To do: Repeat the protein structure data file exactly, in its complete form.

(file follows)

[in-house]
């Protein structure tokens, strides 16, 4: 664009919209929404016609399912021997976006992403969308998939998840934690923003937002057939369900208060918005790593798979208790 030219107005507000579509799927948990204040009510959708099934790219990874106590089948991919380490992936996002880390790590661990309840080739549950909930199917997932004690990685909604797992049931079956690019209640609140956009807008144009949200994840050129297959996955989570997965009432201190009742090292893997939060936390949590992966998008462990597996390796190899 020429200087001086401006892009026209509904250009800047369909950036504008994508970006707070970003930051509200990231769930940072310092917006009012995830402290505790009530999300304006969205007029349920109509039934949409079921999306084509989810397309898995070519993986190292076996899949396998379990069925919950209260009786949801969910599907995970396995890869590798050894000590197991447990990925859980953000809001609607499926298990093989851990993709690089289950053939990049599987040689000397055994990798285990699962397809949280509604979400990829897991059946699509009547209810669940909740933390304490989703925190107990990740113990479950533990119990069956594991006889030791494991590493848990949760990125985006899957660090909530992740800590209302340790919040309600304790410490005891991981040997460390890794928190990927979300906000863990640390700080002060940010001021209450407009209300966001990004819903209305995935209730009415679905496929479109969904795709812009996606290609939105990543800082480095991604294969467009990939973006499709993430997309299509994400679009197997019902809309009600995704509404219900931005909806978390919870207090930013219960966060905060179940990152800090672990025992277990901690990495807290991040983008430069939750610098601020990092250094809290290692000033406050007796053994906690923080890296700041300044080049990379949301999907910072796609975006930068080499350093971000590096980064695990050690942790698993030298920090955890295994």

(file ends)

[in-house]
């Protein structure tokens, strides 16, 4: 664009919209929404016609399912021997976006992403969308998939998840934690923003937002057939369900208060918005790593798979208790 030219107005507000579509799927948990204040009510959708099934790219990874106590089948991919380490992936996002880390790590661990309840080739549950909930199917997932004690990685909604797992049931079956690019209640609140956009807008144009949200994840050129297959996955989570997965009432201190009742090292893997939060936390949590992966998008462990597996390796190899 020429200087001086401006892009026209509904250009800047369909950036504008994508970006707070970003930051509200990231769930940072310092917006009012995830402290505790009530999300304006969205007029349920109509039934949409079921999306084509989810397309898995070519993986190292076996899949396998379990069925919950209260009786949801969910599907995970396995890869590798050894000590197991447990990925859980953000809001609607499926298990093989851990993709690089289950053939990049599987040689000397055994990798285990699962397809949280509604979400990829897991059946699509009547209810669940909740933390304490989703925190107990990740113990479950533990119990069956594991006889030791494991590493848990949760990125985006899957660090909530992740800590209302340790919040309600304790410490005891991981040997460390890794928190990927979300906000863990640390700080002060940010001021209450407009209300966001990004819903209305995935209730009415679905496929479109969904795709812009996606290609939105990543800082480095991604294969467009990939973006499709993430997309299509994400679009197997019902809309009600995704509404219900931005909806978390919870207090930013219960966060905060179940990152800090672990025992277990901690990495807290991040983008430069939750610098601020990092250094809290290692000033406050007796053994906690923080890296700041300044080049990379949301999907910072796609975006930068080499350093971000590096980064695990050690942790698993030298920090955890295994």